The new permanent home for the Design Museum in Kensington will open on the 24th November 2016 it has been announced. 

Opening on Kensington High street later this year, the Design Museum’s new home is the result of a £83 million transformation of a listed landmark building from the 1960’s.

The new museum will for the first time include a free permanent collection titled Designer Maker User, that will tell the story of contemporary design through these three interconnected roles. It is the first time in its history the museum will have a permanent collection.

Highlights of the collection will include: the Vespa Clubman designed by Corradino d’Ascanio and made by Piaggio; Ettore Sottsass and Perry King’s Valentine typewriter for Olivetti; Jock Kinneir and Margaret Calvert’s British road signs; the Sony TPS L2 Walkman designed by Nobutoshi Kihara; the Obama ‘Progress’ poster by Shepard Fairey; the GRiD ‘Compass’ the first laptop computer by Bill Moggridge; Mikhail Kalashnikov’s AK47 assault rifle and Ossie Clarke and Celia Birtwell’s Paper dress.

The opening exhibitions for the museum have also been revealed. Opening the new Design Museum from the museum’s Chief Curator, Justin McGuirk, is Fear and Love: Reactions to a Complex World. This display will feature a series of installations that provide an insight into our hopes and doubts about the pace and impact of change. Designs of the Year will also return for a ninth year.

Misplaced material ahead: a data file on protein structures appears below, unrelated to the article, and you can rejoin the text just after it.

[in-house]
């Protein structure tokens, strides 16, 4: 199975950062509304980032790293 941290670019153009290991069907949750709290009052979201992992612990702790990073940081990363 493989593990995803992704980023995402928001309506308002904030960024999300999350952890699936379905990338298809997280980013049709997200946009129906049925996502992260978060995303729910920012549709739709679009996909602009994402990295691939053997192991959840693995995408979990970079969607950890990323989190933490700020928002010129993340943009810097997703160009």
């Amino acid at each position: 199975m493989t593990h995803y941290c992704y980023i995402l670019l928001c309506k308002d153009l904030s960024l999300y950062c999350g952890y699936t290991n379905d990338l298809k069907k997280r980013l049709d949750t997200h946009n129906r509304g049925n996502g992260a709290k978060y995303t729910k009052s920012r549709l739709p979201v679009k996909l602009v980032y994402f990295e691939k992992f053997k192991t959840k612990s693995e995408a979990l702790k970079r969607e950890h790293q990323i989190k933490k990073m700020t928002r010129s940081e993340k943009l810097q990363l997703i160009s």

Acclaimed designer John Pawson is remodelling the interior of the Grade II* listed former Commonwealth Institute building, in a project that will increase the museum’s size threefold, enabling a significantly extended learning programme and a greater range of exhibitions.

Deyan Sudjic, Director of the Design Museum said: “This move will redefine the Design Museum as the most inspiring, exciting and engaging contemporary design and architecture museum in the world, with 10,000sqm of space, and a target of 650,000 visitors each year.  Design is the way to ask questions about what technology is doing to us, to explore how the world will look and work as well as to define new aesthetic approaches.”

The museum’s current site in Bermondsey will close to the public on the 30th June, with its final event being Weekend Punk, a two-day celebration of the influence and legacy of punk design, which is part of the year-long Punk London festival.

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